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Dietary carbohydrate restriction as the first approach in diabetes management: Critical review and evidence base

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Abstract

The inability of current recommendations to control the epidemic of diabetes, the specific failure of the prevailing low-fat diets to improve obesity, cardiovascular risk, or general health and the persistent reports of some serious side effects of commonly prescribed diabetic medications, in combination with the continued success of low-carbohydrate diets in the treatment of diabetes and metabolic syndrome without significant side effects, point to the need for a reappraisal of dietary guidelines. The benefits of carbohydrate restriction in diabetes are immediate and well documented. Concerns about the efficacy and safety are long term and conjectural rather than data driven. Dietary carbohydrate restriction reliably reduces high blood glucose, does not require weight loss (although is still best for weight loss), and leads to the reduction or elimination of medication. It has never shown side effects comparable with those seen in many drugs. Here we present 12 points of evidence supporting the use of low-carbohydrate diets as the first approach to treating type 2 diabetes and as the most effective adjunct to pharmacology in type 1. They represent the best-documented, least controversial results. The insistence on long-term randomized controlled trials as the only kind of data that will be accepted is without precedent in science. The seriousness of diabetes requires that we evaluate all of the evidence that is available. The 12 points are sufficiently compelling that we feel that the burden of proof rests with those who are opposed.

http://www.nutritionjrnl.com/article/S0899-9007%2814%2900332-3/fulltext

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I'm a testament to that. Days of carb loaded foods would result in lethargy, high blood sugar, tiredness and "slow" thinking. I'd often nap, which would disrupt my evening sleep, wake up feeling like I was hit by a truck and of course, because I just slept after heavy carb loading, my blood sugar was still high. It is a cycle. My brain would tell me I needed carbs to feel "full" so I would load up. Things as simple as bread is now out of my diet and it was that change alone that I noticed to be the biggest change to my diabetes. 6 months post band I had toast one day and watched my sugars go to over a 10. A reading I hadn't had since prior to surgery.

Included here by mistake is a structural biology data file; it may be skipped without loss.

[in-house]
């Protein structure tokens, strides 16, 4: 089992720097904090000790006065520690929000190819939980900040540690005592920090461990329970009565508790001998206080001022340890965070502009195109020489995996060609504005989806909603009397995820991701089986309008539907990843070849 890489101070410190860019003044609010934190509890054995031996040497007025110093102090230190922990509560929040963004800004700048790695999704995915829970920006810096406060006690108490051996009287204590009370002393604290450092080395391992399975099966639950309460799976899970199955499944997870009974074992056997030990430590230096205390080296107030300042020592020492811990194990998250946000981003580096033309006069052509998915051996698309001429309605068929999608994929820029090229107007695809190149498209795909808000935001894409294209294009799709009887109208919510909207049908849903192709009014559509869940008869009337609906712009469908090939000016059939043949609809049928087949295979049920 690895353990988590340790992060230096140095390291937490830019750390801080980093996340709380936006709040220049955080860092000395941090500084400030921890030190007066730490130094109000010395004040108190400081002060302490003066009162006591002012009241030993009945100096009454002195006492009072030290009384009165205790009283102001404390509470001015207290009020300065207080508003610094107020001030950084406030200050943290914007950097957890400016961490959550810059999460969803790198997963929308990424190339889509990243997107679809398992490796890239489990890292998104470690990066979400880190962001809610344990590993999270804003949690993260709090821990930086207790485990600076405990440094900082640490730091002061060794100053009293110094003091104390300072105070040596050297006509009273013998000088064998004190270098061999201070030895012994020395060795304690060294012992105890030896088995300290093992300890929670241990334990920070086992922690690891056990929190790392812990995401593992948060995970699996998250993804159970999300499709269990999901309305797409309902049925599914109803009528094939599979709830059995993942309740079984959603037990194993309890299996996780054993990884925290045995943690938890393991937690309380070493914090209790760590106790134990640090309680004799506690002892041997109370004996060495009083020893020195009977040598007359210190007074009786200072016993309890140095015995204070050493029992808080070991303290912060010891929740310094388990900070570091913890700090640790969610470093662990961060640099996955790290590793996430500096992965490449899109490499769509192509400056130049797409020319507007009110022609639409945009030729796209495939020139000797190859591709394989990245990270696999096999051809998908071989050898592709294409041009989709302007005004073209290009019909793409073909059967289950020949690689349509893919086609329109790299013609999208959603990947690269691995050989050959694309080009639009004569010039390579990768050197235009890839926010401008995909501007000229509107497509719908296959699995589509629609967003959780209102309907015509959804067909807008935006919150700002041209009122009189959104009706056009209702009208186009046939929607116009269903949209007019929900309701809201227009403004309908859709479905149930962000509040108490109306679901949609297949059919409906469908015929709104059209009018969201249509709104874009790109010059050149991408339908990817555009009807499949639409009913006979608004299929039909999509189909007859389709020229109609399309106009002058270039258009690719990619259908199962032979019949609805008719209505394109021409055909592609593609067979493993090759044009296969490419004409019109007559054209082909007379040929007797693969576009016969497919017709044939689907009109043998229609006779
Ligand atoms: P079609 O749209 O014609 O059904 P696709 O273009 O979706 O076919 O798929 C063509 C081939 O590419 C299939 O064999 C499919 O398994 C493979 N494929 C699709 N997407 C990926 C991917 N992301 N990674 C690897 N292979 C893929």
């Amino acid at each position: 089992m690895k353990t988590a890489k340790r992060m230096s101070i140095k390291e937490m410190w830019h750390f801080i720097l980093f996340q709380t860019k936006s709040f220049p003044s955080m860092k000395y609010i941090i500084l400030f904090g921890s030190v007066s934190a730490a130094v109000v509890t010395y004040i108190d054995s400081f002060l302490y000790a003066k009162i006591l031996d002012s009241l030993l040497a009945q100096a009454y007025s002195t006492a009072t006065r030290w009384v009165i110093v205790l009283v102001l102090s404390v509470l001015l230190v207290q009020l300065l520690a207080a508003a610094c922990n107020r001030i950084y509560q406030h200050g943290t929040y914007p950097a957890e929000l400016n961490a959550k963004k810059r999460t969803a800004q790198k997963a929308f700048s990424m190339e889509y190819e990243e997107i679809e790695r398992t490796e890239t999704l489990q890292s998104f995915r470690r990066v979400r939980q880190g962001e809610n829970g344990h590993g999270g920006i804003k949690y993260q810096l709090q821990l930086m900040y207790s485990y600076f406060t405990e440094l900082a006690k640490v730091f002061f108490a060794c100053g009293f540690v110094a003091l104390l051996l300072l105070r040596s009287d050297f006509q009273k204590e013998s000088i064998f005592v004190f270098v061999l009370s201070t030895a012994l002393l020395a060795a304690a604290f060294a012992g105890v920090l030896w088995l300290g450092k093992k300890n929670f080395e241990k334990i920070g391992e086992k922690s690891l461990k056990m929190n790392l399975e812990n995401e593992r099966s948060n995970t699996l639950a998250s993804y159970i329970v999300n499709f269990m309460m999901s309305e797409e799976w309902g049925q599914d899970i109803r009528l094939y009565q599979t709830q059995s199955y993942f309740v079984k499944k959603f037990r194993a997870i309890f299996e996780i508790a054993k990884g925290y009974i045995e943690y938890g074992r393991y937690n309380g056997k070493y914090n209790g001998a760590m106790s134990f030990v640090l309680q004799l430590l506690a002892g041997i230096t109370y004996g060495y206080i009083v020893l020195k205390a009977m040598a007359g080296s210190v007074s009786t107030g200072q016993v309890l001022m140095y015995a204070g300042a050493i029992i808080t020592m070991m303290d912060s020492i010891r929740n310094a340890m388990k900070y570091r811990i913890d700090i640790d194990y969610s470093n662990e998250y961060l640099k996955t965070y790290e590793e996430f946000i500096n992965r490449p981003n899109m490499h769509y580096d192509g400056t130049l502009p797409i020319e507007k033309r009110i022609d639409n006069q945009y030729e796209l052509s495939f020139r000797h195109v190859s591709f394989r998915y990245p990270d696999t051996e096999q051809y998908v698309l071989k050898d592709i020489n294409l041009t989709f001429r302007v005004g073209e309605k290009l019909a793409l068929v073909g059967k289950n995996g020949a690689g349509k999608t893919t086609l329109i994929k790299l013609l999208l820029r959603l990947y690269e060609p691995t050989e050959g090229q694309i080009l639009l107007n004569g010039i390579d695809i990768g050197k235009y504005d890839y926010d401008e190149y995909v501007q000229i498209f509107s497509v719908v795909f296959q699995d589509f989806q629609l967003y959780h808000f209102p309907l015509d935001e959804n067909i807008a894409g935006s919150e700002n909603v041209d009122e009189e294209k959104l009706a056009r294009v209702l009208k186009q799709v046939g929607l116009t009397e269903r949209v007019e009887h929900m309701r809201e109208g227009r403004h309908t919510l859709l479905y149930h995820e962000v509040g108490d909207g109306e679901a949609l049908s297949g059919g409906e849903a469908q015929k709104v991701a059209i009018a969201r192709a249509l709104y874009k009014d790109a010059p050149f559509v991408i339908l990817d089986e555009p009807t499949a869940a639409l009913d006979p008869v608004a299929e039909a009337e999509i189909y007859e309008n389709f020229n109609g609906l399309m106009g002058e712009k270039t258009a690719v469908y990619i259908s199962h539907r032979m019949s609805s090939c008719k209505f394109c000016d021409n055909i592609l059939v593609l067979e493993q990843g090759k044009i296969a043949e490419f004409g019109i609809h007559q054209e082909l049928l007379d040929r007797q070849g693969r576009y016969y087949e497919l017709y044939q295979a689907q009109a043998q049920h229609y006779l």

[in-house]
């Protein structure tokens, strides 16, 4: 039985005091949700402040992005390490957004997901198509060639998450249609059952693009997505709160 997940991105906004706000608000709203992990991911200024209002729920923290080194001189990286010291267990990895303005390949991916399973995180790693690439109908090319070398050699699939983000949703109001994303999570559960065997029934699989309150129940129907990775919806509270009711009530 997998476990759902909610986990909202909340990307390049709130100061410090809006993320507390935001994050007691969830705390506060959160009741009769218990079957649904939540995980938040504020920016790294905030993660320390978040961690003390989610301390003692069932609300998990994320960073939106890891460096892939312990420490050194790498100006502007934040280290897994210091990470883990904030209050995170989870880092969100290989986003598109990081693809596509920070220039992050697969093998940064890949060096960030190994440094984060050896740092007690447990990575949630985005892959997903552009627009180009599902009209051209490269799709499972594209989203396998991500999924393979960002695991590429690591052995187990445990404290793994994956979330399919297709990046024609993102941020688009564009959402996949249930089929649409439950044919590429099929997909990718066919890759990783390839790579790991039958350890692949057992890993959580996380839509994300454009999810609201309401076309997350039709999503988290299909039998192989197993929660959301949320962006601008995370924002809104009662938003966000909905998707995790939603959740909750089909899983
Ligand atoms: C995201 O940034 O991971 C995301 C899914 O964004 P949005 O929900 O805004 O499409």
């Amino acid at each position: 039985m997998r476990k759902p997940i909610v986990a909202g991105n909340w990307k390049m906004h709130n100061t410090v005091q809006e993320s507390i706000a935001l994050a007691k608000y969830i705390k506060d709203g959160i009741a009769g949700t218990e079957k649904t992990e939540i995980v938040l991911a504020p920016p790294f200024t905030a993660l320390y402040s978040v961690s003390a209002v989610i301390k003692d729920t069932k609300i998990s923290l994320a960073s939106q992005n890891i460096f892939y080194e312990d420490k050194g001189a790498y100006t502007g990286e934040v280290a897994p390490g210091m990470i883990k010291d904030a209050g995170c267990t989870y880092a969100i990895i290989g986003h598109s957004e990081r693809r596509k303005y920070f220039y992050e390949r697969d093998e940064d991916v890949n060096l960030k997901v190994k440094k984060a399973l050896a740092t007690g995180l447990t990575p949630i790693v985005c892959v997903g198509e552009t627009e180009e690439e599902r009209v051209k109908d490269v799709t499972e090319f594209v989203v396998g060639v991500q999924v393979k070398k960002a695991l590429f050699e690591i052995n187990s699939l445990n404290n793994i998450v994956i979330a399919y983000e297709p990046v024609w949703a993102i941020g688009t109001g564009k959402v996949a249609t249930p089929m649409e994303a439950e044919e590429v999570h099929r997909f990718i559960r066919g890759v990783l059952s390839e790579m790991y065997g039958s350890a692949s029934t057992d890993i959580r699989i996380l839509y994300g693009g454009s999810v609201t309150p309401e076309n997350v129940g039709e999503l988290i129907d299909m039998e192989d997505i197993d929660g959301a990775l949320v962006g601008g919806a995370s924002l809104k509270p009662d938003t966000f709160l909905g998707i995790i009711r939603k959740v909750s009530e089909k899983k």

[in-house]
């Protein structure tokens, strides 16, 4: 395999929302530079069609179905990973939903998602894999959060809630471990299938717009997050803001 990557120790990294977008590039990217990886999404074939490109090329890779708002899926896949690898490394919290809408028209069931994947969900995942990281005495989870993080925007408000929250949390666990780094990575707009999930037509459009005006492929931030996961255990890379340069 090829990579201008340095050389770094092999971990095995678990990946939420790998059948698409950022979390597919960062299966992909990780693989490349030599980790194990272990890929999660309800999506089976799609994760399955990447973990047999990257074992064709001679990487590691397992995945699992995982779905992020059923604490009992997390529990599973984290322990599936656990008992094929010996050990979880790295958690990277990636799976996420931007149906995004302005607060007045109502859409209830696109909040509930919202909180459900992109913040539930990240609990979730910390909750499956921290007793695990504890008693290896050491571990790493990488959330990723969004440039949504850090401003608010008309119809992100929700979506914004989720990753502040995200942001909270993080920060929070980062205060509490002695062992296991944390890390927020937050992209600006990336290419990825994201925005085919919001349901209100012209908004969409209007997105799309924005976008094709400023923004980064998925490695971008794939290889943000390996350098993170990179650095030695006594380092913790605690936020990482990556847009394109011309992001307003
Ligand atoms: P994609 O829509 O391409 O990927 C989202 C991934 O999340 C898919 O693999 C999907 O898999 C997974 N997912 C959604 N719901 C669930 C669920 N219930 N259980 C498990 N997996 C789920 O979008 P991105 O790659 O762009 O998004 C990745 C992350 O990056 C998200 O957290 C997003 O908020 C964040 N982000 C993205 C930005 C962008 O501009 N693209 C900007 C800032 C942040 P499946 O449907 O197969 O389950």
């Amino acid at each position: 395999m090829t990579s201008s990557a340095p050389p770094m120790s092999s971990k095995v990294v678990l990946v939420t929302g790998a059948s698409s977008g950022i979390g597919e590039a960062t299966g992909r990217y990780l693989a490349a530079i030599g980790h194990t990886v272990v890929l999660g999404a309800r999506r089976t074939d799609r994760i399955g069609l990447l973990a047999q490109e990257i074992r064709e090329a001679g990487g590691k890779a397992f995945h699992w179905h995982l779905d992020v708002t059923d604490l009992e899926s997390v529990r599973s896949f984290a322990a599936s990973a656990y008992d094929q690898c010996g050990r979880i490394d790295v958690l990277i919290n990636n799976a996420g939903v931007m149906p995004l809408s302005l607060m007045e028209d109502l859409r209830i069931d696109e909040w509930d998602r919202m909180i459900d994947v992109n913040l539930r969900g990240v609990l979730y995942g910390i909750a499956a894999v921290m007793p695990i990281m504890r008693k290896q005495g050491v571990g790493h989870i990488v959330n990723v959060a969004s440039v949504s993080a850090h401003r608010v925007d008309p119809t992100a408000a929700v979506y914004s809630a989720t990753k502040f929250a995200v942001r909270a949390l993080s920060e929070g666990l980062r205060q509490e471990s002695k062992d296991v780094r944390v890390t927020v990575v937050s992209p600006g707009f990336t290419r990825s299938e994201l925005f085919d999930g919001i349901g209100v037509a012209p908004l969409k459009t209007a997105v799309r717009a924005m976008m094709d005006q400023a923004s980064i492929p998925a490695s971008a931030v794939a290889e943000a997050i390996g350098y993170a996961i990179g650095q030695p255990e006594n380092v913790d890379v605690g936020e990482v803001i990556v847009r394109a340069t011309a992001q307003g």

Now 14 months later, barely having carbs in my daily intake and of course losing nearly 40 kilos, my type 2 has been reversed and all medication has ceased. The most noticeable thing you do not realise while living it, but you sure do afterwards, is how much better you feel when the heavy carbs are gone. I feel lighter, less "foggy" with my thinking, I am faster to respond to things (cognitive skills) and I now have energy so I want to do things instead of sleep.

 

This article is me.

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I'm a testament to that. Days of carb loaded foods would result in lethargy, high blood sugar, tiredness and "slow" thinking. I'd often nap, which would disrupt my evening sleep, wake up feeling like I was hit by a truck and of course, because I just slept after heavy carb loading, my blood sugar was still high. It is a cycle. My brain would tell me I needed carbs to feel "full" so I would load up.

 

 The most noticeable thing you do not realise while living it, but you sure do afterwards, is how much better you feel when the heavy carbs are gone. I feel lighter, less "foggy" with my thinking, I am faster to respond to things (cognitive skills) and I now have energy so I want to do things instead of sleep.

 

This article is me.

 

Me too Angel Butterfly!

 

Although I was never diagnosed with insulin resistance - simply because I had never had had the tests (!) when I went low carb in 2002 I noticed a significant difference in 'brain fog' and feeling sluggish. Huge improvement.  I had previously put these down to the ME/CFS.

Also Nov/Dec last year when I had a big carb blow out (and also week 7 post sleeve) same same - increased sluggishness, brain fog, increased reduced cognitive function general unwell-er etc etc.

Now I am ultra low carb, my cognitive function is as good as it gets with having ME/CFS + Fibromyalgia (I still have shocking short term memory).

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